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The Life and Times of Deborah Sampson, Continental Soldier
Written by Alfred F. Young

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Category: History - United States - Revolutionary Period (1775-1800); Social Science - Gender Studies; History - Women
Imprint: Vintage
Format: Trade Paperback
Pub Date: March 2005
Price: $17.95
Can. Price: $23.95
ISBN: 978-0-679-76185-3 (0-679-76185-3)
Pages: 432

In Masquerade, Alfred F. Young scrapes through layers of fiction and myth to uncover the story of Deborah Sampson, a Massachusetts woman who passed as a man and fought as a soldier for seventeen months toward the end of the American Revolution.

Deborah Sampson was not the only woman to pose as a male and fight in the war, but she was certainly one of the most successful and celebrated. She managed to fight in combat and earn the respect of her officers and peers, and in later years she toured the country lecturing about her experiences and was partially successful in obtaining veterans’ benefits. Her full story, however, was buried underneath exaggeration and myth (some of which she may have created herself), becoming another sort of masquerade. Young takes the reader with him through his painstaking efforts to reveal the real Deborah Sampson in a work of history that is as spellbinding as the best detective fiction.

“Young has recovered [Sampson’s] life and given us a portrait of a woman with 'an extraordinary capacity for taking risks.’” —The Washington Post

“An excellent narrative. . . . Young is especially adept at explaining how Sampson pulled off her masquerade.” —San Francisco Chronicle

“Young’s most daring book. . . . Young finds in [Sampson’s] sensational story an illumination of the norms that she struggled against by making herself extraordinary.” —The New Republic

“Engaging...it is a delight to follow Young's unraveling of Sampson's masquerade.” —The Boston Globe

“Meticulous detective work has enabled Al Young to separate fact from fiction and finally reveal the true story of Deborah Sampson, the fabled female revolutionary war soldier. A remarkable tale, engagingly written, this is surely the definitive biography.” —Mary Beth Norton, author of In the Devil's Snare: The Salem Witchcraft Crisis of 1692

“Move over, Molly Pitcher! At last we have a solid, scholarly biography of the best documented woman soldier of the American War for Independence. Meticulous scholarship combined with an engaging literary style guarantee a warm welcome for Masquerade by everyone interested in the history of women in war.” —Linda Grant De Pauw, author of Battle Cries and Lullabies: Women in War from Prehistory to the Present

“Mesmerizing. Looking through Deborah Sampson's eyes, dressed in her clothes, dreaming her dreams, taking her risks—Alfred Young’s brilliant detective work and graceful writing transforms what we thought we knew about the American Revolution—and about its meanings for our own time.” —Linda K. Kerber, author of No Constitutional Right to be Ladies: Women and the Obligations of Citizenship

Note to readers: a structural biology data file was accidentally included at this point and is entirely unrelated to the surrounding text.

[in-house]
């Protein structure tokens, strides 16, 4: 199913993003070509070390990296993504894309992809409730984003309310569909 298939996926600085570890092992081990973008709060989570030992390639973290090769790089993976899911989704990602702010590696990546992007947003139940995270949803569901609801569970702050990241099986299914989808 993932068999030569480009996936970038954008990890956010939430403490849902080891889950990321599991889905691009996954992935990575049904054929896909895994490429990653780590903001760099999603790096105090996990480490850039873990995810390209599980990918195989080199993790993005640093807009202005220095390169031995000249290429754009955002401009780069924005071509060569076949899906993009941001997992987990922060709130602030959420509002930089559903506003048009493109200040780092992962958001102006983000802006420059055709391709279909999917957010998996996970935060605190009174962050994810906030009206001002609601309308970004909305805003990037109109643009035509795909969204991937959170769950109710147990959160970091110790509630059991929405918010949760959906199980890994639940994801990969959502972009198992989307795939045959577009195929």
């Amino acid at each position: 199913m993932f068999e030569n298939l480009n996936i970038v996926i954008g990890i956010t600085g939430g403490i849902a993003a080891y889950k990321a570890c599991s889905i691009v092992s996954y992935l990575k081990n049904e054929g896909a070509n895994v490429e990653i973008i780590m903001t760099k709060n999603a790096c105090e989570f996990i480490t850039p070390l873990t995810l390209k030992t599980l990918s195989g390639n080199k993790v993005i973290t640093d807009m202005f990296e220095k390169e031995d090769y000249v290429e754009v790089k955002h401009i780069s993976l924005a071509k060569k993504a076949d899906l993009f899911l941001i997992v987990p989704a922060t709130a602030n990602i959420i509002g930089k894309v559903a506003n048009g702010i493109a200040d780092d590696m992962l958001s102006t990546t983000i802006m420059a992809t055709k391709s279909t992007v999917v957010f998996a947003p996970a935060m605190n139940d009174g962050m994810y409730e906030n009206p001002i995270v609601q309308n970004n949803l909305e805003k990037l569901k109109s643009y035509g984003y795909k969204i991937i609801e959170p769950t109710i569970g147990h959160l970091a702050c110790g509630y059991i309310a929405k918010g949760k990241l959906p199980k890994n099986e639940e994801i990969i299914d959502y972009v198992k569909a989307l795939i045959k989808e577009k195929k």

“In Masquerade, Alfred Young adds another tour de force to his remarkable career as an historical detective, piecing together virtually forgotten aspects of Revolutionary warfare. Young also provides fresh insights into the role of common people who made their own unique contributions to the American Revolution.” —Don Higginbotham, author of George Washington: Uniting a Nation

“After years shrouded by myth and history’s tendency to write women out, soldier Deborah Sampson Gannett is real again. I feel I’ve met her and shared war stories as we old soldiers are wont to do.” —Brig. Gen. Wilma L. Vaught, USAF (Ret.), President, Women In Military Service For America Memorial Foundation

“This meticulous biography presents one of the classic examples of a woman in disguise serving in the nascent U.S. armed forces. A particularly prolific and gifted editor and scholar of the American Revolution, Young (The Shoemaker and the Tea Party) follows his subject as closely as possible given scanty evidence. . . . The result is two threads in one book: a biographical narrative and a detailed discourse on the methodology of researching the lives of people for whom sources are few.” —Publishers Weekly

Table of Contents

List of illustrations and maps
Prologue: “A lively comely young nymph. . . dressing in man’s apparal has been discovered”
1. Deborah
2. The Rebel
3. The Continental Army
4. The Light Infantryman
5. The General’s Waiter
6. A Gannett in Sharon
7. A Gannett on Tour
8. Public Woman
9. Private Woman
10. Genteel and Plebian
11. Lost and Found
Epilogue: The Seagull


Alfred F. Young is Emeritus Professor of History at Northern Illinois University and Senior Research Fellow at the Newberry Library in Chicago. In 2000, the Organization of American Historians honored him with its Distinguished Service Award. He is the author of The Shoemaker and the Tea Party, We the People (with others), The Democratic Republicans of New York, and has edited numerous other volumes.